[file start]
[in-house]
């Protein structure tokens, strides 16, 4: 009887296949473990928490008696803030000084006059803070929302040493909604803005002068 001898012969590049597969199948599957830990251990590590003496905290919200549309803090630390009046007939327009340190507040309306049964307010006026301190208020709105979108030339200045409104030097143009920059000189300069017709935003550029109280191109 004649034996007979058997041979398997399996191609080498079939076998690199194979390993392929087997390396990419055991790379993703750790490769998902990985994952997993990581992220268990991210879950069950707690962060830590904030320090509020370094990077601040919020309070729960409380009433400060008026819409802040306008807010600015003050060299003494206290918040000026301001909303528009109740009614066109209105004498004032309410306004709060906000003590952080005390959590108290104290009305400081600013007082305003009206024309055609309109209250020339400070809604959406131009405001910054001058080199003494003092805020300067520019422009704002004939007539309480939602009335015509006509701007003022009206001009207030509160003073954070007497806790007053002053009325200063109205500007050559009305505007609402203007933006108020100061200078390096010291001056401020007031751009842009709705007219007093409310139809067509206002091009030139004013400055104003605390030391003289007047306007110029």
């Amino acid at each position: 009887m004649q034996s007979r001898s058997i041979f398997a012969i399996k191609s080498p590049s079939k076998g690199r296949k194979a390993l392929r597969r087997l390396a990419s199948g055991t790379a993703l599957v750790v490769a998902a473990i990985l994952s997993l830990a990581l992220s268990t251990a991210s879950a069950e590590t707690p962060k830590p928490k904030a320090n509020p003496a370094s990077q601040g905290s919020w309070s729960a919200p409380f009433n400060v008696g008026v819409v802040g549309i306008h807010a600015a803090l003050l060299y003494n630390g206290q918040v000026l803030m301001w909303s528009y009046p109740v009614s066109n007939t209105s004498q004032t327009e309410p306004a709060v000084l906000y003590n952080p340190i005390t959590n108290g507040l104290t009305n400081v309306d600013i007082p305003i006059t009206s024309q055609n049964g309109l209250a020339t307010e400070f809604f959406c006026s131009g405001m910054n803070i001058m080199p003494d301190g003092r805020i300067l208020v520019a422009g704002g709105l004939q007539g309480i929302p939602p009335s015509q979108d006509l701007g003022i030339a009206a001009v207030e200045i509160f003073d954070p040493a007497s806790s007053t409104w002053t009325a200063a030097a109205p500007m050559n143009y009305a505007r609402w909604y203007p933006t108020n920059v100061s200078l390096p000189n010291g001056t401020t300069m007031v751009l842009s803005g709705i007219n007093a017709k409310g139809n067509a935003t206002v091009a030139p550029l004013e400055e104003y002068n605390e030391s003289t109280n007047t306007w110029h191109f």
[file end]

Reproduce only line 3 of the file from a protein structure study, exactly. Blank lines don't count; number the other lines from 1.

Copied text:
């Amino acid at each position: 009887m004649q034996s007979r001898s058997i041979f398997a012969i399996k191609s080498p590049s079939k076998g690199r296949k194979a390993l392929r597969r087997l390396a990419s199948g055991t790379a993703l599957v750790v490769a998902a473990i990985l994952s997993l830990a990581l992220s268990t251990a991210s879950a069950e590590t707690p962060k830590p928490k904030a320090n509020p003496a370094s990077q601040g905290s919020w309070s729960a919200p409380f009433n400060v008696g008026v819409v802040g549309i306008h807010a600015a803090l003050l060299y003494n630390g206290q918040v000026l803030m301001w909303s528009y009046p109740v009614s066109n007939t209105s004498q004032t327009e309410p306004a709060v000084l906000y003590n952080p340190i005390t959590n108290g507040l104290t009305n400081v309306d600013i007082p305003i006059t009206s024309q055609n049964g309109l209250a020339t307010e400070f809604f959406c006026s131009g405001m910054n803070i001058m080199p003494d301190g003092r805020i300067l208020v520019a422009g704002g709105l004939q007539g309480i929302p939602p009335s015509q979108d006509l701007g003022i030339a009206a001009v207030e200045i509160f003073d954070p040493a007497s806790s007053t409104w002053t009325a200063a030097a109205p500007m050559n143009y009305a505007r609402w909604y203007p933006t108020n920059v100061s200078l390096p000189n010291g001056t401020t300069m007031v751009l842009s803005g709705i007219n007093a017709k409310g139809n067509a935003t206002v091009a030139p550029l004013e400055e104003y002068n605390e030391s003289t109280n007047t306007w110029h191109f």